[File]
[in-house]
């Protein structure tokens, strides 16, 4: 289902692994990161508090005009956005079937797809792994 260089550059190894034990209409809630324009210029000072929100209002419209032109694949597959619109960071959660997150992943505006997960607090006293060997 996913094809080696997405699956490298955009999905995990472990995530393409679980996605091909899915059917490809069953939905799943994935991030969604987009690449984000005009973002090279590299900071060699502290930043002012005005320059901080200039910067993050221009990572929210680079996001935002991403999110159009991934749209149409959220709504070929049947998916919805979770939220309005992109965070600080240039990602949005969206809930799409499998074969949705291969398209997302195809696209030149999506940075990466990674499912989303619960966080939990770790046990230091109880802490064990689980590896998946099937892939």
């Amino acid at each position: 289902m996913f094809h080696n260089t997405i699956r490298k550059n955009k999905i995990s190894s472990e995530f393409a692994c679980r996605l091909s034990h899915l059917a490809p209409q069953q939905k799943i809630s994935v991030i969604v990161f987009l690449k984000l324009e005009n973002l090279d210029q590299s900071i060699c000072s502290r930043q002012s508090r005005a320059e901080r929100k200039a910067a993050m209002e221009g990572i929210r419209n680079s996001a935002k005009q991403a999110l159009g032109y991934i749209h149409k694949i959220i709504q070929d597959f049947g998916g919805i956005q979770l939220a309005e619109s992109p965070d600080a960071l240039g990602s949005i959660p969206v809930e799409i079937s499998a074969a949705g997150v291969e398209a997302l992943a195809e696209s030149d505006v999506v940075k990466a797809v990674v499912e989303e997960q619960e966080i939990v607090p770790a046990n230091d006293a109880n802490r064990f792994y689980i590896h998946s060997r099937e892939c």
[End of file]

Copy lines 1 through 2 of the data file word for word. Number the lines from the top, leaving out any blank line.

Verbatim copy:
[in-house]
């Protein structure tokens, strides 16, 4: 289902692994990161508090005009956005079937797809792994 260089550059190894034990209409809630324009210029000072929100209002419209032109694949597959619109960071959660997150992943505006997960607090006293060997 996913094809080696997405699956490298955009999905995990472990995530393409679980996605091909899915059917490809069953939905799943994935991030969604987009690449984000005009973002090279590299900071060699502290930043002012005005320059901080200039910067993050221009990572929210680079996001935002991403999110159009991934749209149409959220709504070929049947998916919805979770939220309005992109965070600080240039990602949005969206809930799409499998074969949705291969398209997302195809696209030149999506940075990466990674499912989303619960966080939990770790046990230091109880802490064990689980590896998946099937892939």